Developer / Publisher – Little Chicken Game Company / SIEA
Price – US $19.99 / EU €19.99 / UK £16.99 / AU $26.95
Release date – August 21st, 2018
Control Method – 2 x Move Controllers
Pro Support –Yes
Digital only – Yes
Reviewed on – PS4 Pro
Music creation games have been around for a long while and as the technology has improved more complex setups are being released to the masses for a low cost and with VR being an all new medium, it’s always interesting to see how these developers create new way to interact with music. Track Lab is one of those music creation tools, giving people a huge amount of options to create all kinds of music and while this definitely leans toward a more electronic sound, those with a high amount of patience and skill could create a wide variety of jams from a multitude of genres. For those who are looking for a little ‘game’ in their game, Track Lab contains fair bit of music-based puzzles that will test your acumen and teach you about the games interface.
You are going to need 2 Move controllers to mess around here and there is a lot to mess around with. A brief tutorial teaches you the absolute basics with how to move around items and create sounds, but it’s in the Evolver section where the nuances of the game are revealed. With 48 puzzles in total spread over a few different genre’s there is a fair bit to get through. Each music type (Exotic, Heavy, relaxed…) contains 8 puzzles to solve with each of those puzzles adding to a complete song. The first puzzle is very simple and sets up the cadence and by the time you get to the final puzzle you will more often then not be listening a very catchy tune. Once you feel like your comfortable, you can dive into creation mode and begin to make your own beats. To say this mode is complicated would be an understatement and while the actual mechanic to make music is simple, just drag and drop, creating something that doesn’t sound like a child bashing a synthesizer is a task unto itself.
The look of this game is very simple, but very clean with an emphasis clearly on music creation. Your ‘play’ area is laid out in front of you at eye level with all your tools sitting somewhere around you stomach level. There are a tonne of sounds to play with and some mixing tables to mess with what you’ve made but man oh man, is that a feat. The start of your track is a laser blast that travels in a straight line, it’s up to you to direct that bolt though sounds, multipliers and effects effectively creating musical circuit. Options to speed the beat up or slow it down, adding some light vocals or building a song both forward and backward makes for a very daunting task and, in all honesty, I’m not very good but appreciate what on display nonetheless.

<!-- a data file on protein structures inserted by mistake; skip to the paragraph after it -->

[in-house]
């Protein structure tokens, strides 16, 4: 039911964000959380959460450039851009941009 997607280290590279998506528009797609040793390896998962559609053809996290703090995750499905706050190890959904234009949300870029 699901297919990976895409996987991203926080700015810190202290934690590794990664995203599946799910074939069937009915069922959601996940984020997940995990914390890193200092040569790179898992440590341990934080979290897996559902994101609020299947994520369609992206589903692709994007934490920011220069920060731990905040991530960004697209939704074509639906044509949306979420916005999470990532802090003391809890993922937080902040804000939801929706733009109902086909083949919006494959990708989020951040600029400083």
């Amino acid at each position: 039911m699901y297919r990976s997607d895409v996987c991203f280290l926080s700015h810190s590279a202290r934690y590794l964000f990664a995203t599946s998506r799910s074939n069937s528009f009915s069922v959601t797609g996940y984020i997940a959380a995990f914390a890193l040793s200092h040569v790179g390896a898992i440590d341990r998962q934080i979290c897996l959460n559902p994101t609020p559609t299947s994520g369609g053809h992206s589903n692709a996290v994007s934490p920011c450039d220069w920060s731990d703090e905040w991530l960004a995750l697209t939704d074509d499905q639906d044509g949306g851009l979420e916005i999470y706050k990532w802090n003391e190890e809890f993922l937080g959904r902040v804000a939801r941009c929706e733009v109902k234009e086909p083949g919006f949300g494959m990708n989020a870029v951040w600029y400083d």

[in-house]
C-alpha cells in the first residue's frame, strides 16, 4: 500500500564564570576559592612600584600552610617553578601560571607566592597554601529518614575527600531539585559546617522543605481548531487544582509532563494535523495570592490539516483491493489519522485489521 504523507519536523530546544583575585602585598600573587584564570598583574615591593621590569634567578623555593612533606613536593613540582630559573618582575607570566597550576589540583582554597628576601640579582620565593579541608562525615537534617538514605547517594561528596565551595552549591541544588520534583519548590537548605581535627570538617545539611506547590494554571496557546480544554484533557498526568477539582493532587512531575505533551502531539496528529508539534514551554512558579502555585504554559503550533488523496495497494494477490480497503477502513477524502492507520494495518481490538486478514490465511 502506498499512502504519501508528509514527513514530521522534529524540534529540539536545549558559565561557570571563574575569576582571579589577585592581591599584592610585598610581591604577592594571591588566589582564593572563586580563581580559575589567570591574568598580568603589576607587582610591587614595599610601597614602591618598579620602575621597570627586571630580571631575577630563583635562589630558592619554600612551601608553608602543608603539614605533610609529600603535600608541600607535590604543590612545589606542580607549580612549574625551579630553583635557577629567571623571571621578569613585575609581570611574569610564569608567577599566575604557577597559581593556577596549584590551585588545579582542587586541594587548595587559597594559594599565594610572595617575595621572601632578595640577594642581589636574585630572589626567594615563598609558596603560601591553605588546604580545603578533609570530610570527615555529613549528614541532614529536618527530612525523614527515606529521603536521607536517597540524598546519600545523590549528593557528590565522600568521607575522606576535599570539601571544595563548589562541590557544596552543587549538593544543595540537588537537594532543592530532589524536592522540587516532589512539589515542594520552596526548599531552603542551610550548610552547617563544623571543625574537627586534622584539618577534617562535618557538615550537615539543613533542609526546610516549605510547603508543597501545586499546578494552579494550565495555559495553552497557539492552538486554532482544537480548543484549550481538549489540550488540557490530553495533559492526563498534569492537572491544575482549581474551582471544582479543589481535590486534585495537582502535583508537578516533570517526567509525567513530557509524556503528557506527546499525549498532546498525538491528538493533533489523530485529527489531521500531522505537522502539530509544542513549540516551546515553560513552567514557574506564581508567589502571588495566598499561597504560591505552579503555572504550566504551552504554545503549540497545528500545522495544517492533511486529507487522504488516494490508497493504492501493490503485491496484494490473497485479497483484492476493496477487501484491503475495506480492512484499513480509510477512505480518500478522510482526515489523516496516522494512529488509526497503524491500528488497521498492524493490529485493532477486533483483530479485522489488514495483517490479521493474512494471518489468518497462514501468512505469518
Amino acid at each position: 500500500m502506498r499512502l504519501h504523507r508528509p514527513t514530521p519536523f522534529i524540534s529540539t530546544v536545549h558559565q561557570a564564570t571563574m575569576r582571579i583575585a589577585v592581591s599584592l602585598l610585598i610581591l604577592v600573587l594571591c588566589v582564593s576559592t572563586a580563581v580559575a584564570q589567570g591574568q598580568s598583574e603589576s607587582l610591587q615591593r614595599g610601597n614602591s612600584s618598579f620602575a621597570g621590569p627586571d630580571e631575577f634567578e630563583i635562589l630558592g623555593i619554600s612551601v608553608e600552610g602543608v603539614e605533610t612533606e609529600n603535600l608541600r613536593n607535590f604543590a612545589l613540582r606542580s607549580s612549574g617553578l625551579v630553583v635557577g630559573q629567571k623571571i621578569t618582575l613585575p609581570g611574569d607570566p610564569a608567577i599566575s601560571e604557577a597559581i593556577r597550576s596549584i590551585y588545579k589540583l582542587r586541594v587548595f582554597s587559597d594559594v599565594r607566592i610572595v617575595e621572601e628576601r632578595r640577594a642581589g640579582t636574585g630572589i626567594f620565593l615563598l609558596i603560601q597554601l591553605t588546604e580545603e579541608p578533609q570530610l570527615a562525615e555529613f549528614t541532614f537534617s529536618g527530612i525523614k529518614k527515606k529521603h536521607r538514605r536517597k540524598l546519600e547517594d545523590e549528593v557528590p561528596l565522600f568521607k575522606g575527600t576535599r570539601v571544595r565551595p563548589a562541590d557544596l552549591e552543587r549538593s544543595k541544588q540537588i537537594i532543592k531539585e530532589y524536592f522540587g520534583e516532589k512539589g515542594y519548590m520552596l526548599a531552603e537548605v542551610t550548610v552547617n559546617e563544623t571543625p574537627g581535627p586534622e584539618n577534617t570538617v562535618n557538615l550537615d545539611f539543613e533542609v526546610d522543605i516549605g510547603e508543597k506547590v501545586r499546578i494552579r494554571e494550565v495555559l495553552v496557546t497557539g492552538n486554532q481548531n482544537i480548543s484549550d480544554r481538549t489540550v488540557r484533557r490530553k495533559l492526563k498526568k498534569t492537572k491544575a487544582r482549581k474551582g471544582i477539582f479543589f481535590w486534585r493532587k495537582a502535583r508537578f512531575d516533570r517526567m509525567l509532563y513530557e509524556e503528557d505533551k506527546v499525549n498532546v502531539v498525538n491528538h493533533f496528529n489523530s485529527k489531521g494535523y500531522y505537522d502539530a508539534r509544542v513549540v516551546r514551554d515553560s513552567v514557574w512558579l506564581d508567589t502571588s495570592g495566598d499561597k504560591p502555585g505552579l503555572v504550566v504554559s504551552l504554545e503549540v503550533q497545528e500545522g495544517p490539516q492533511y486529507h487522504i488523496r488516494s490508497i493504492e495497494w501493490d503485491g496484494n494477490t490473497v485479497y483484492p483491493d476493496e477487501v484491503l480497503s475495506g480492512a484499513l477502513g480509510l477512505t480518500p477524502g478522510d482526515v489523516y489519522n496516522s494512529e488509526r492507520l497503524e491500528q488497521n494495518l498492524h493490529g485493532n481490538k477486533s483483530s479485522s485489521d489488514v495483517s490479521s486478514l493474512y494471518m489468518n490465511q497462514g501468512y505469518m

In this regard I feel like the creation side of things may be beyond most people’s skill level and a background in music would probably help greatly. Thankfully, you can mess around with any of the tracks available in Evolution Mode so for those that are having a hard time starting, you can cheat a little. Tracks can be saved and edited at anytime, though I couldn’t find an option to share online which feels like a massive oversight, if not just for collaboration sake. This is a fully realized music creation tool and the inability to share with others makes no sense as there is no licensed music in here to speak of, just notes and sounds.
I really can’t say too much more about Track Lab. I really appreciated the puzzle/teaching mechanic, especially the number of puzzles available and while the puzzles aren’t enough to justify a purchase they are still a solid addition for those lacking musical talent. If you are into creating your own jams, then you could spend hours in here finely tweaking every aspect of a song and with a huge amount of save slots, you could create a whole library of music spanning hours and hours. For that reason alone, I can’t recommend this enough for those looking make music in VR as there is nothing else quite like it.
What would I pay? This is easily worth the $20 asking price if you have any interest in musical creative expression. The 48 puzzles offer a lot of challenge and fun, even for people who don’t want to make music, and may justify the purchase for those who are less then musically inclined, but are still curious about making their own songs.